Environment and Climate

I don’t know why some people seem to think voting is a great imposition. I love lining up and watching the person behind the table pick up the ruler and find my name. There’s a little warm glow of being one tiny thread in the great muddled ball of string that is the democratic process. Always, in the queue there’s a particular feeling: pleased, proud, everyone hugging to ourselves the little secret of how we’re going to vote. When my kids were at primary school, I loved helping to person the stall churning out the Democracy Sausages.

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Approximately 37,000 years ago, a volcano erupted in the south-east corner of the continent now known, in settler-colonial parlance, as Australia. His name is Budj Bim. As his lava spread and cooled, Budj Bim’s local relations, the Gunditjmara people, set about developing new ways of managing the changing landscape. They would engineer, most famously, a large and sophisticated aquaculture system, one dedicated in particular to the raising and harvesting of Kooyang, or eels. This infrastructure, explains Gunditjmara man Damein Bell, was instrumental in providing food to ‘one of the largest population settlements in Australia before Europeans arrived’.

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Ecologist Steve Morton’s new book opens with a telling anecdote: as a young scientist in Alice Springs, he often advised visiting film crews about promising locations for their nature documentaries. When one group returned after a week in the desert, they reported back on a single hitch in an otherwise successful trip – a lack of wind-blown sand dunes. To fix this problem they cleared spinifex off a dune, creating a large expanse of bare sand, the illusion enhanced by accommodating morning winds.

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There is a debate as long-running as climate change itself: can capitalism, with its demand for endless growth, be sustained on a planet with finite bounds and limited resources? Freemarketeers say yes. For them, the issue is not capitalism per se but an economic model that does not factor in the true cost of emissions. As a result, we the people and the planet are subsidising industries that pollute for free. The counterargument is based on simple intuition: How on earth can capitalism, the unstoppable force be contained inside the inelastic object? This has never received a convincing reply.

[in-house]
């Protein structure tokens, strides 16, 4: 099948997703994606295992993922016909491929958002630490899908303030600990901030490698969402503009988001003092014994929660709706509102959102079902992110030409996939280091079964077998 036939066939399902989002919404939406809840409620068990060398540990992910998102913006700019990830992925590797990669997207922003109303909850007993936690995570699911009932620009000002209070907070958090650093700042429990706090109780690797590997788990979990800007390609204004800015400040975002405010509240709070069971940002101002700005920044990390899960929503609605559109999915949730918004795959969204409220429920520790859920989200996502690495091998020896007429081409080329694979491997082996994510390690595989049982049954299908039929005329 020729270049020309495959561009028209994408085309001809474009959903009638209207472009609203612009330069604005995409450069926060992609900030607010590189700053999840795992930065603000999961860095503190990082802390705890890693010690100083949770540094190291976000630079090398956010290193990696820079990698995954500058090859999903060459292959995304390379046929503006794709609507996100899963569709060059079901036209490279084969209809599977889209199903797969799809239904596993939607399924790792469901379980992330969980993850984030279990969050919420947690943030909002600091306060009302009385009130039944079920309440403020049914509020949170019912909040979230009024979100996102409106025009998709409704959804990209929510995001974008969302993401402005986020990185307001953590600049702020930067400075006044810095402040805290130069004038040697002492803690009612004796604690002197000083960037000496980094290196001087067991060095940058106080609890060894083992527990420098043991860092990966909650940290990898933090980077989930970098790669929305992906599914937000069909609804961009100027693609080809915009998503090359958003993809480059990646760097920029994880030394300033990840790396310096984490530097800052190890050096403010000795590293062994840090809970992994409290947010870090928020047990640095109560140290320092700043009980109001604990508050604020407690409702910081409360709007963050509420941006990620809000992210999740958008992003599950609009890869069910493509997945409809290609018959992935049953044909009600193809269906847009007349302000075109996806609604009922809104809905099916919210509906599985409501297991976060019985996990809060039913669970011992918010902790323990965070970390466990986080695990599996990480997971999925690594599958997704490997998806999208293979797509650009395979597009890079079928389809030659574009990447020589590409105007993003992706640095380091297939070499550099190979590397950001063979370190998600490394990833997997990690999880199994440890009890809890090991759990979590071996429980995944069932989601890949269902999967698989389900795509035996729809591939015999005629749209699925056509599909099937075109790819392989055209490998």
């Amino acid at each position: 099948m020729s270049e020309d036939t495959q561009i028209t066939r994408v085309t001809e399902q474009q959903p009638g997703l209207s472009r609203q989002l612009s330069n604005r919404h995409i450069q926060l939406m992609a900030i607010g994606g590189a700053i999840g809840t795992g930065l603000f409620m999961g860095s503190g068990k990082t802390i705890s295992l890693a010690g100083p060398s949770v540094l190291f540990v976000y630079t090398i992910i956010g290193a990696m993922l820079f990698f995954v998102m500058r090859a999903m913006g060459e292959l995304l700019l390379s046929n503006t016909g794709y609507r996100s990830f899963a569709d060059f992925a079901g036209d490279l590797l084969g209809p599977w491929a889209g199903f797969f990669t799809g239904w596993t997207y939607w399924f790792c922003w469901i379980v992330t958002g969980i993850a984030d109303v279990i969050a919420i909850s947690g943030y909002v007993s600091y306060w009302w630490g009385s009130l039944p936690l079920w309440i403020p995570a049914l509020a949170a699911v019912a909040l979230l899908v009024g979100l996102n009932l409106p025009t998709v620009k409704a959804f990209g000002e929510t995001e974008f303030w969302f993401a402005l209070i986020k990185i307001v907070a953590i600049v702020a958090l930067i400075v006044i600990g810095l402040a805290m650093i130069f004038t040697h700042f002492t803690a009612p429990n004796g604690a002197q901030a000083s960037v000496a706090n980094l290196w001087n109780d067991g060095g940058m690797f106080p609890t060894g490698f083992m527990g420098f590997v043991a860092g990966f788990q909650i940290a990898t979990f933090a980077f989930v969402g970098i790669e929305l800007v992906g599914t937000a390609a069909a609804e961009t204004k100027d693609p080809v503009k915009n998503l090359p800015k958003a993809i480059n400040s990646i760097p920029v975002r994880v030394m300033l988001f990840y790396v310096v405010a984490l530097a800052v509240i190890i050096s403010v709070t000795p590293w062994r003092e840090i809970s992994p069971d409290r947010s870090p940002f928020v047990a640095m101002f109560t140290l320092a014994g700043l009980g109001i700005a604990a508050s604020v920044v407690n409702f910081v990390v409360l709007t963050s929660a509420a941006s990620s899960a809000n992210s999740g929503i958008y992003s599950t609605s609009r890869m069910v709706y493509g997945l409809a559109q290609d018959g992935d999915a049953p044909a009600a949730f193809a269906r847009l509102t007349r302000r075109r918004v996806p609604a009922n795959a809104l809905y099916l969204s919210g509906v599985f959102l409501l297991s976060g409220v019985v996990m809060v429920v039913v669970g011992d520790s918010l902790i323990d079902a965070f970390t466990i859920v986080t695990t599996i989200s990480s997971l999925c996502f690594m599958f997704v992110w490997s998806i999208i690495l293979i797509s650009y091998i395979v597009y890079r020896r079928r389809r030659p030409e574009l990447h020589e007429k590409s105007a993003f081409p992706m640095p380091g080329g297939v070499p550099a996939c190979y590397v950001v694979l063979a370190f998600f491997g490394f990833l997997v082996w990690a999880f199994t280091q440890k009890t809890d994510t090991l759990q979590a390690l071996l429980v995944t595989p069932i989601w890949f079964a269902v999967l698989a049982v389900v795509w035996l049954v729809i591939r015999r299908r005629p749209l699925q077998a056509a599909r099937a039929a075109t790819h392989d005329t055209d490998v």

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Most people, and certainly most politicians, don’t spend much time or emotional energy thinking about whether human life on this planet will still exist in one hundred years’ time, or what efforts might need to be made right now if we and our descendants are to avoid extinction.

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At the height of the Millennium Drought (2001–9), I took the late Deborah Bird Rose to my favourite childhood swimming hole near Dubbo, on the Wambool (Macquarie River). The banks had eroded and a flood had washed the sandy beach a hundred metres upstream, burying trees halfway up to their crowns. Weeds flourished in the churned ground, and scum floated on the shallows. Nothing seemed safe from degradation. Farther west, on the Barka (Darling River) near Bourke, we passed private water storages lining the banks of the river for kilometres. The scalded land was strewn with rubbish and discarded machinery. Wind blew dust into our eyes. At our feet, a dead sheep lay in an irrigation channel. ‘This is it,’ I said. ‘This is broken country.’ Rose thought for a moment, then turned and said, ‘No, it’s wounded.’ It was a reminder to afford nature its potential to heal.